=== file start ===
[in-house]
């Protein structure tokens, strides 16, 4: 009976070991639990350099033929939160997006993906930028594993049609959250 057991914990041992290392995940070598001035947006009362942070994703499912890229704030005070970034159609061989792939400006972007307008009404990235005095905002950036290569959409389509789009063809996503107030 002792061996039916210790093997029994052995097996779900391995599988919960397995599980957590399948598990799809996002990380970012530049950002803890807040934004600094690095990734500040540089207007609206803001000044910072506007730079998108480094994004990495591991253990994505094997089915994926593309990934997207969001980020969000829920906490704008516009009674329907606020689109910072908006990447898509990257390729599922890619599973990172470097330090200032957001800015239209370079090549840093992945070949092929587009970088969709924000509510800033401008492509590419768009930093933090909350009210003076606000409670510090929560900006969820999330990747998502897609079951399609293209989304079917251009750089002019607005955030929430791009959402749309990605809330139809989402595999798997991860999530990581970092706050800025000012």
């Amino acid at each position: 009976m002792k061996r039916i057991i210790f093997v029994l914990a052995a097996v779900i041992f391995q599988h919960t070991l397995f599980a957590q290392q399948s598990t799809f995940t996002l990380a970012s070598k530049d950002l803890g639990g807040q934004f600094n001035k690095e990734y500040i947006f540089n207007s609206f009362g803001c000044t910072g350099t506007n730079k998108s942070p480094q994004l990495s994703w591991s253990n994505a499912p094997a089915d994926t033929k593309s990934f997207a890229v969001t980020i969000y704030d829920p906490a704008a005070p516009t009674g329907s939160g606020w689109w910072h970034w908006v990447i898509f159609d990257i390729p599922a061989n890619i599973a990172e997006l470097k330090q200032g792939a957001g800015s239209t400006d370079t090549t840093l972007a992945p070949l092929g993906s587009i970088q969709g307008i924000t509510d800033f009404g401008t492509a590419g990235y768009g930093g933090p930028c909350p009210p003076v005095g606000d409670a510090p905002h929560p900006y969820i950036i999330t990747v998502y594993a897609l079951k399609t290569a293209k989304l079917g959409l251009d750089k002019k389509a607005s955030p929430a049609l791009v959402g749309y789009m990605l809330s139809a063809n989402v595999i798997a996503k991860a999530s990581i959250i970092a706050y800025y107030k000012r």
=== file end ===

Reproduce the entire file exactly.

[in-house]
């Protein structure tokens, strides 16, 4: 009976070991639990350099033929939160997006993906930028594993049609959250 057991914990041992290392995940070598001035947006009362942070994703499912890229704030005070970034159609061989792939400006972007307008009404990235005095905002950036290569959409389509789009063809996503107030 002792061996039916210790093997029994052995097996779900391995599988919960397995599980957590399948598990799809996002990380970012530049950002803890807040934004600094690095990734500040540089207007609206803001000044910072506007730079998108480094994004990495591991253990994505094997089915994926593309990934997207969001980020969000829920906490704008516009009674329907606020689109910072908006990447898509990257390729599922890619599973990172470097330090200032957001800015239209370079090549840093992945070949092929587009970088969709924000509510800033401008492509590419768009930093933090909350009210003076606000409670510090929560900006969820999330990747998502897609079951399609293209989304079917251009750089002019607005955030929430791009959402749309990605809330139809989402595999798997991860999530990581970092706050800025000012």
């Amino acid at each position: 009976m002792k061996r039916i057991i210790f093997v029994l914990a052995a097996v779900i041992f391995q599988h919960t070991l397995f599980a957590q290392q399948s598990t799809f995940t996002l990380a970012s070598k530049d950002l803890g639990g807040q934004f600094n001035k690095e990734y500040i947006f540089n207007s609206f009362g803001c000044t910072g350099t506007n730079k998108s942070p480094q994004l990495s994703w591991s253990n994505a499912p094997a089915d994926t033929k593309s990934f997207a890229v969001t980020i969000y704030d829920p906490a704008a005070p516009t009674g329907s939160g606020w689109w910072h970034w908006v990447i898509f159609d990257i390729p599922a061989n890619i599973a990172e997006l470097k330090q200032g792939a957001g800015s239209t400006d370079t090549t840093l972007a992945p070949l092929g993906s587009i970088q969709g307008i924000t509510d800033f009404g401008t492509a590419g990235y768009g930093g933090p930028c909350p009210p003076v005095g606000d409670a510090p905002h929560p900006y969820i950036i999330t990747v998502y594993a897609l079951k399609t290569a293209k989304l079917g959409l251009d750089k002019k389509a607005s955030p929430a049609l791009v959402g749309y789009m990605l809330s139809a063809n989402v595999i798997a996503k991860a999530s990581i959250i970092a706050y800025y107030k000012r």